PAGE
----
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A song you can’t get out of your head

“The Super Bowl Shuffle” remains the 1985 Bears’ most dominant work.

From left: Running back Dennis Gentry on bass, guard Stefan Humphries on drums and running back Calvin Thomas on saxophone during the music video for “The Super Bowl Shuffle.”
From left: Running back Dennis Gentry on bass, guard Stefan Humphries on drums and running back Calvin Thomas on saxophone during the music video for “The Super Bowl Shuffle,” which was released in December 1985 and has come to define the character and confidence of the 1985 Bears.
Sun-Times file photo

Few teams have dominated the NFL like the 1985 Bears.

They won 15 of their 16 regular-season games and shut out the Giants and Rams in the playoffs before defeating the Patriots 46-10 in Super Bowl XX.

Their defense was so commanding, ranking first in the NFL in points and yards allowed — that they revived the “Monsters of the Midway” nickname.

But it’s what the Bears’ last Super Bowl-winning team did off the field that truly transcended sports and culture.

“ ‘The Super Bowl Shuffle’ — for as much grief as I’ve taken over the past 30 years proving I can’t sing or dance — that really became part of the era of development in interest in sports off the field, not just on the field,” former Bears safety Gary Fencik said during the Bears100 Celebration Weekend in June. “In some ways, it was kind of an interesting evolution for all of you in the [sports media] business you’re in.”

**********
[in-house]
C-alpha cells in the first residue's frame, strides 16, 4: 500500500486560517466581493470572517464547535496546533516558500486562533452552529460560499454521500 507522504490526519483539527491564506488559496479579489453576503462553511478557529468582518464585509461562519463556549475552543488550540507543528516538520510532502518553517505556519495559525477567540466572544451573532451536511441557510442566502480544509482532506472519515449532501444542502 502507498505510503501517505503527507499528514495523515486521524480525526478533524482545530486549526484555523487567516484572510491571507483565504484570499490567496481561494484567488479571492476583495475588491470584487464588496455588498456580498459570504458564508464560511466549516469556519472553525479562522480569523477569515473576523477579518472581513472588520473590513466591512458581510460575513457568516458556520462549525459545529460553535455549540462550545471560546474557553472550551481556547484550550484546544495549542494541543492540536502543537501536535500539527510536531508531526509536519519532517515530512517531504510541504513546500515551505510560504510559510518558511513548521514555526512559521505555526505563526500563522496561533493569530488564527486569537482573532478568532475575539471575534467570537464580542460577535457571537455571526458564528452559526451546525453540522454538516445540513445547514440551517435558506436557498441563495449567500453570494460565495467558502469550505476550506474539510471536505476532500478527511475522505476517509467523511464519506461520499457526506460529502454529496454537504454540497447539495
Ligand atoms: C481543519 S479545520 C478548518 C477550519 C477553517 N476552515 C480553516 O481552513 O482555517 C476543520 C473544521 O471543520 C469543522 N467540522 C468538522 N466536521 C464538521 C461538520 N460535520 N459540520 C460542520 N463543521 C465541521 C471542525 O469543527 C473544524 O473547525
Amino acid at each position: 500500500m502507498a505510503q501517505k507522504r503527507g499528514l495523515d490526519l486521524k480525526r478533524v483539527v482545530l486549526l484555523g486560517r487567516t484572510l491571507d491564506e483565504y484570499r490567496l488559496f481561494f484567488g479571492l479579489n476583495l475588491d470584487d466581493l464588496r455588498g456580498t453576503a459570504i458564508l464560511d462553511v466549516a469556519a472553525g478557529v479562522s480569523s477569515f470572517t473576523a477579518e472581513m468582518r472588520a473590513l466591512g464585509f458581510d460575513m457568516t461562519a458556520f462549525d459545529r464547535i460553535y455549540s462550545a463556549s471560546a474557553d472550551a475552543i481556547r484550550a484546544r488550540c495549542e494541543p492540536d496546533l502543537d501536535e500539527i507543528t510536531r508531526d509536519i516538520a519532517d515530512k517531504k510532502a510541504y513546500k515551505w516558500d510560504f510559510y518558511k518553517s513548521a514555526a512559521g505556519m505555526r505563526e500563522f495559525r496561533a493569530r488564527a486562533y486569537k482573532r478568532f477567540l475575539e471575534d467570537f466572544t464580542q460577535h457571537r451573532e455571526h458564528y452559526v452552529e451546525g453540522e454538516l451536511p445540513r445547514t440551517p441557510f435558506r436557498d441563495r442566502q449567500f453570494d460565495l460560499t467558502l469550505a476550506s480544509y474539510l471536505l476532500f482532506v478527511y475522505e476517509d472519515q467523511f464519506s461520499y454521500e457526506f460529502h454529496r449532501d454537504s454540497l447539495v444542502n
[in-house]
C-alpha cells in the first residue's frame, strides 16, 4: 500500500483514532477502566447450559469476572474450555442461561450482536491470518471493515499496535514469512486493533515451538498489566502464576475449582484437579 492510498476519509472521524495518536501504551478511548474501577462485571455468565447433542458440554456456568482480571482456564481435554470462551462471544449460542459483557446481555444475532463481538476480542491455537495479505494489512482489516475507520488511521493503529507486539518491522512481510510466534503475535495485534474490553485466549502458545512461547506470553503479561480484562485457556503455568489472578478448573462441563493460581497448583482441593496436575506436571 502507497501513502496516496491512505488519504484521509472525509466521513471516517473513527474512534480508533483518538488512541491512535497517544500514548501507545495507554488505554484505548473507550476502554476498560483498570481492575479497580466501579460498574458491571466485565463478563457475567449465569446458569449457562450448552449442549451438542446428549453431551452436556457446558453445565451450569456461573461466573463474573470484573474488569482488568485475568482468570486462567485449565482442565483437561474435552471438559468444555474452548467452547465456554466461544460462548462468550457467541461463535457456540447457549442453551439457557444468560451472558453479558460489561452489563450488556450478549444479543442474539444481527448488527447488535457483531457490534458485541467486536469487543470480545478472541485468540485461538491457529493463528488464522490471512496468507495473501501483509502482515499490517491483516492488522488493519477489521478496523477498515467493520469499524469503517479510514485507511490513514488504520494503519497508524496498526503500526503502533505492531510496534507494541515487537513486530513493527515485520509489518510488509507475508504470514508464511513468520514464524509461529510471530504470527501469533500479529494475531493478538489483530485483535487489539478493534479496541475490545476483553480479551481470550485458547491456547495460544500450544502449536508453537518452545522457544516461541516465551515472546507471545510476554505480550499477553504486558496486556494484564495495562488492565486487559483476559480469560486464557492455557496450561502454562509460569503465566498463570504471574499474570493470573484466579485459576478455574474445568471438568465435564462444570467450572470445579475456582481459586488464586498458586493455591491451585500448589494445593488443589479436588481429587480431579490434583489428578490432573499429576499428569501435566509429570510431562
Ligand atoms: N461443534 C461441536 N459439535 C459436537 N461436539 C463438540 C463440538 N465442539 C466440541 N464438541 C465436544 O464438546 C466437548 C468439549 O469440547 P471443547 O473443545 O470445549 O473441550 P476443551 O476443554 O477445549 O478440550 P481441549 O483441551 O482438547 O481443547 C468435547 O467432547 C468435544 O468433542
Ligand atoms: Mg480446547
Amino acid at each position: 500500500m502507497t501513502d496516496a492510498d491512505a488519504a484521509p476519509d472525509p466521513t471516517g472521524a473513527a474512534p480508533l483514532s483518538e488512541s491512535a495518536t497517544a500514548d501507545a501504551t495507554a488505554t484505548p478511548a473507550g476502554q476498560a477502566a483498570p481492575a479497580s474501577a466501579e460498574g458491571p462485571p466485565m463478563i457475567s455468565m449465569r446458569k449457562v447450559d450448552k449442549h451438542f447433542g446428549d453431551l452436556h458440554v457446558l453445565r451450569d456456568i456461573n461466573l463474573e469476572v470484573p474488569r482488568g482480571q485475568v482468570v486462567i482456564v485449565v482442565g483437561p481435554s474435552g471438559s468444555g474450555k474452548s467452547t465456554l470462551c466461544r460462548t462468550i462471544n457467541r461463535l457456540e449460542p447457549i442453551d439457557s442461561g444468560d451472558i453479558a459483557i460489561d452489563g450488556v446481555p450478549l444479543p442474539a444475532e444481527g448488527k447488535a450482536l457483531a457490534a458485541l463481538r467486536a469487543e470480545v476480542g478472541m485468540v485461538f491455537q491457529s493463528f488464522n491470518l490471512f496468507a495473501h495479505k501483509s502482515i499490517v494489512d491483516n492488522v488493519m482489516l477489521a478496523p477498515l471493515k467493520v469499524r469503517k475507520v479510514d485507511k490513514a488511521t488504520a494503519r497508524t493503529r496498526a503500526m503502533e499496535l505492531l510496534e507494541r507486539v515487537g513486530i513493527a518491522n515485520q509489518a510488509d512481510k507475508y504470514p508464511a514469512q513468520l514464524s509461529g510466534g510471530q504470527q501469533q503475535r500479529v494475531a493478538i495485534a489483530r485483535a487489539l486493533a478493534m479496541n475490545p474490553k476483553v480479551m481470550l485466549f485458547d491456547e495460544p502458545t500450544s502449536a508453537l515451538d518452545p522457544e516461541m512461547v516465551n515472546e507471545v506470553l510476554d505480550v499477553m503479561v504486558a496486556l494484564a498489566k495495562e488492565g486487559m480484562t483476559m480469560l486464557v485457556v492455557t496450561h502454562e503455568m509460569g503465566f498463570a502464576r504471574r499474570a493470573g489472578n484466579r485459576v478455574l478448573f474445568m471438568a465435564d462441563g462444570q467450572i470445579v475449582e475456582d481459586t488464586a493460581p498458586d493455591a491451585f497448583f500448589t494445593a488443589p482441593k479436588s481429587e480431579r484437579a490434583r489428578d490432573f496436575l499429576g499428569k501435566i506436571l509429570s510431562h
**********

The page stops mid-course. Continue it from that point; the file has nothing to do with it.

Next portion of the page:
The ’85 Bears became the first sports team to have their own rap video. Several other teams in sports tried to imitate “The Super Bowl Shuffle” following its release, but none duplicated its success. The song became a mainstream hit, and the Bears were nominated for a Grammy for Best R&B performance by a duo or group — eventually losing to Prince and the Revolution’s “Kiss.”

What makes “The Super Bowl Shuffle” even more impressive is that it was released nearly two months before the Bears won their first NFL championship in 22 years — a move akin to Babe Ruth pointing to center field during Game 3 of the 1932 World Series.

“Gutsy, very gutsy,” said former Bears defensive end Richard Dent, the Super Bowl XX MVP. “When you see the dream and you know what you’re doing, it’s all about being about it.”

The Bears remember the less glamorous side of doing the song: long hours recording their verses and filming the video, being called arrogant and getting ripped off in their contract.

“It was a pain in the ass to do back then,” former quarterback Jim McMahon said. “And every time I hear it now, it’s kind of like, ‘Oh, that song just won’t go away.’ But people seemed to love it, and they still talk about it. You know, the punky QB — I get called [that], and I didn’t write those lyrics. But at the time, it was pretty innovative and pretty ballsy.”

Former Bears linebacker Otis Wilson asked, “When are you ever [again] going to see an NFL team nominated for a Grammy, get a gold record [and] a platinum video in one year and make a little money at the same time?”

The answer: Probably never again. It’s hard seeing anyone else replicating the 1985 Bears’ success and impact both on and off the field — making them one of the most unique teams in NFL history.